The housing shortage and homelessness in San Francisco. Is there a solution?

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Pedestrians pass a man laying on the sidewalk near the Powell Street Bay Area Rapid Transit (BART) and MUNI public transportation system station in San Francisco, California. Photo by Robert Galbraith/Reuters

Pedestrians pass a man laying on the sidewalk near the Powell Street Bay Area Rapid Transit (BART) and MUNI public transportation system station in San Francisco, California. Photo by Robert Galbraith/Reuters

Editor’s Note: The median rent for a one-bedroom apartment in San Francisco is a whopping $3,590. With diminishing housing options and soaring rents, the city also has one of the higher homelessness rates in nation.

Special correspondent Duarte Geraldino traveled to San Francisco, where he met housing advocate Gary McCoy. McCoy, who was homeless in San Francisco for years, is now running for a seat on the San Francisco Democratic County Central Committee.

The following conversation has been edited for clarity and length. For more, tune in to tonight’s Making Sen$e report, which airs every Thursday on the PBS NewsHour.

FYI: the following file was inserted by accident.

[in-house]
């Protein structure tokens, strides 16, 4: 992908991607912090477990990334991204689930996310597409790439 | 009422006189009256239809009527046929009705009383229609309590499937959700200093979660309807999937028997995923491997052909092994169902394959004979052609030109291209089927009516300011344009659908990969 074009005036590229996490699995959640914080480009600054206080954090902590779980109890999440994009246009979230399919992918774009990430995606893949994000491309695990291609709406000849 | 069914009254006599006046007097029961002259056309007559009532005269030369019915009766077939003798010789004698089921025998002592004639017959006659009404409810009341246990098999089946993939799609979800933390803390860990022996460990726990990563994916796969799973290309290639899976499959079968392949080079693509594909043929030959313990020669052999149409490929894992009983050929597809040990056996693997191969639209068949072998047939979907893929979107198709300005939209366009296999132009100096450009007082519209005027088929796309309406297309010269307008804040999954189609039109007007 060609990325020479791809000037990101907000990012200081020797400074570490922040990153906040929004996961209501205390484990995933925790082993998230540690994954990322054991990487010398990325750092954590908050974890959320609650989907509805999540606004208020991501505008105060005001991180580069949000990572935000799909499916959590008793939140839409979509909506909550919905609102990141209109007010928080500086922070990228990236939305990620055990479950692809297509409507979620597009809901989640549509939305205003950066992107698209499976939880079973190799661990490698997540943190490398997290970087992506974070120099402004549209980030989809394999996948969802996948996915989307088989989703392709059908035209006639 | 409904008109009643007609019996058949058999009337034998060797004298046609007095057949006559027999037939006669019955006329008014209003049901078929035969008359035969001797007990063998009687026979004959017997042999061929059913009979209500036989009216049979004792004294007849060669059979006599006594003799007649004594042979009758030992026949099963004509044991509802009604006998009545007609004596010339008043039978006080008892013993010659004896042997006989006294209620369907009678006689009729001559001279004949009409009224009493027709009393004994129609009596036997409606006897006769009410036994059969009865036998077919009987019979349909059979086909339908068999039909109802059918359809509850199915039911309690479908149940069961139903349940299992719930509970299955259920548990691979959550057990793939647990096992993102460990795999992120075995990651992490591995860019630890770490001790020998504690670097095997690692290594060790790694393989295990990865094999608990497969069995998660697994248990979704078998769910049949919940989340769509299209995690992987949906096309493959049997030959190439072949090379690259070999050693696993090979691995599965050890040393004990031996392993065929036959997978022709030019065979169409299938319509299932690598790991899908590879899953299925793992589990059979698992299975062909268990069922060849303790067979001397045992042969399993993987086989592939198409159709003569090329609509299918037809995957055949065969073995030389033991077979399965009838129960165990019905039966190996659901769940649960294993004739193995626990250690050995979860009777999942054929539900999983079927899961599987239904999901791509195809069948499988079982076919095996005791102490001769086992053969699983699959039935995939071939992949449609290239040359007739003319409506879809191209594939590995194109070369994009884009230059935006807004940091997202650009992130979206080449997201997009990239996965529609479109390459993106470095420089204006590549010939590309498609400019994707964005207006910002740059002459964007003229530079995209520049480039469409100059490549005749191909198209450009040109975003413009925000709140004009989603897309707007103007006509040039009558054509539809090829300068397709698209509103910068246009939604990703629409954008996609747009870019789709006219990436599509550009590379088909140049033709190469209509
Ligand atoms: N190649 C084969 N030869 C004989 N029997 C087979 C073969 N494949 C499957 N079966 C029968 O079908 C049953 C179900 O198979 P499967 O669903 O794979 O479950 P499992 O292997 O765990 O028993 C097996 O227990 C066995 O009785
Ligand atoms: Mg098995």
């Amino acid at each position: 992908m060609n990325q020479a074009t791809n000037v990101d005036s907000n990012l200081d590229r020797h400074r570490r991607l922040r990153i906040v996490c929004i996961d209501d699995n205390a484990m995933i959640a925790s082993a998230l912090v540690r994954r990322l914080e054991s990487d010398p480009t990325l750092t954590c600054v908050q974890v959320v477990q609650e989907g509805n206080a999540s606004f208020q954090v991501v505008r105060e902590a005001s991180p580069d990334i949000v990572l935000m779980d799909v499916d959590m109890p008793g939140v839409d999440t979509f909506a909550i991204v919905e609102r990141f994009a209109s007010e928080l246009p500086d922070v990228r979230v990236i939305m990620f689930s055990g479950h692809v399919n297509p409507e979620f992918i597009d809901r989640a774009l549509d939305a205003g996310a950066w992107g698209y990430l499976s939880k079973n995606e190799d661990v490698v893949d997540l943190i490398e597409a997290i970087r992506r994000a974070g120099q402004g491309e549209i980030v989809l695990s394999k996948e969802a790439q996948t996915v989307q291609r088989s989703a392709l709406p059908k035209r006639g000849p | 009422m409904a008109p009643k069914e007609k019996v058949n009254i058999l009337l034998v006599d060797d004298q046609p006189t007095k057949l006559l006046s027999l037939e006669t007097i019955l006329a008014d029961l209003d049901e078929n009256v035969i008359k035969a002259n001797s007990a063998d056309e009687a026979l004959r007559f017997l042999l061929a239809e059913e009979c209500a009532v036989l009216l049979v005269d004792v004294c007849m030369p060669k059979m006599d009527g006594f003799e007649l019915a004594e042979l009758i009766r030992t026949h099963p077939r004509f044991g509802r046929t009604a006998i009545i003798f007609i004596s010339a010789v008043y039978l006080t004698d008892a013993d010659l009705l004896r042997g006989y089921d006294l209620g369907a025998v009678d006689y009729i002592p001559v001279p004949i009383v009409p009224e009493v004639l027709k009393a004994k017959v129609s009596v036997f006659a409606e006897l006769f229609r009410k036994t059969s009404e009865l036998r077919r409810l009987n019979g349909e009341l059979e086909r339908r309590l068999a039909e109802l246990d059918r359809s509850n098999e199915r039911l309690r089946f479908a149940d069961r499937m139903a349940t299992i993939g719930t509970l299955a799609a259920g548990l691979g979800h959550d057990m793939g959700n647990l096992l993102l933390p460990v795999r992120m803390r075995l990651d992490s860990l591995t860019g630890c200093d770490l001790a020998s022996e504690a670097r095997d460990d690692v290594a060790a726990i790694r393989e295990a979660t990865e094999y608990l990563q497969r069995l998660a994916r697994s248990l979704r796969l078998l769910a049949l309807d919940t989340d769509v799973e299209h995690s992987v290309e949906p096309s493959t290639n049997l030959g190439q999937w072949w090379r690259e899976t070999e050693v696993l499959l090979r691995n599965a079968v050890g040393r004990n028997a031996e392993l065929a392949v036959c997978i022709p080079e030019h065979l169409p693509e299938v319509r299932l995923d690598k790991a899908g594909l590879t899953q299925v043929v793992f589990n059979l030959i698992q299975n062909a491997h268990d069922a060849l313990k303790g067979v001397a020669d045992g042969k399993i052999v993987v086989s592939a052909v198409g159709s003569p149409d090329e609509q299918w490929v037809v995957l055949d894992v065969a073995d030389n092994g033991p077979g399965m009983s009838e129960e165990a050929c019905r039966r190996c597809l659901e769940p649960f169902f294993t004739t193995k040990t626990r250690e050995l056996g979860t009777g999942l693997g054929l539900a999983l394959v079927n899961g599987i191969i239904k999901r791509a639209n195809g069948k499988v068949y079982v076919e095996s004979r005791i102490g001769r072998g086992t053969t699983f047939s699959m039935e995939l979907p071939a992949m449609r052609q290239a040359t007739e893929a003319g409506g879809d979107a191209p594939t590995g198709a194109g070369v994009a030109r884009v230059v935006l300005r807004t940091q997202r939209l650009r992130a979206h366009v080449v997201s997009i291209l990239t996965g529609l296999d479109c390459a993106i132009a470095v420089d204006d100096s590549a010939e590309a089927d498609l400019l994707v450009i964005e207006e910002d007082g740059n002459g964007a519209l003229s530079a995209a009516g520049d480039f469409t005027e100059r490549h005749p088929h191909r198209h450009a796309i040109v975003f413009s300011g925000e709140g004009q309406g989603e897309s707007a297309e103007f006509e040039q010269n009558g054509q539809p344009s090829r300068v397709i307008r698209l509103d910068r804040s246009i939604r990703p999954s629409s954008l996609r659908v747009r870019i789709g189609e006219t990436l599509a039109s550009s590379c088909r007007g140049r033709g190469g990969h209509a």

Kristen Doerer, Making Sen$e Editor


Duarte Geraldino: What do you hope to accomplish if you make it on to the Democratic County Central Committee?

Gary McCoy: I’m HIV positive, and I have been very open about it. I’m also in recovery from substance abuse. Currently, there is one member who is openly HIV positive, but he’s not running for reelection. So I think there is a voice to be heard in our Democratic party, and we need to make sure that it’s in alignment with a lot of the other folks who live in the city — those with disabilities, those in recovery, those with with HIV and AIDS — an advocate for homelessness and for real solutions.

Duarte Geraldino: Why is a positive diagnosis so important for housing, and why do you think that view needs to be represented so explicitly?

Gary McCoy: There are a lot of people, especially seniors and long-term survivors — folks are living a lot longer with HIV and AIDS — who are on fixed incomes. A lot of them are on private disability plans that will soon expire. And so they might be living in a house that they can afford currently with their private plan, but once they’re on Social Security Disability Insurance, and they are on that low, fixed income, we start to see a problem where they can’t stay in the city, and they can’t see the medical providers that they’ve had for a long time. And they’re forced out of the communities that they’ve been in for a long time and that they rely on for their emotional and mental well-being. So it’s important to make sure housing is available for everyone.

I was treated in Ward 86 for a long time, and it is top notch. They’ve been on the forefront of HIV and AIDS since the early 80s. I don’t know where I’d receive the same care anywhere else in this country or even in the Bay Area for that matter.

Duarte Geraldino:  So what is your own story?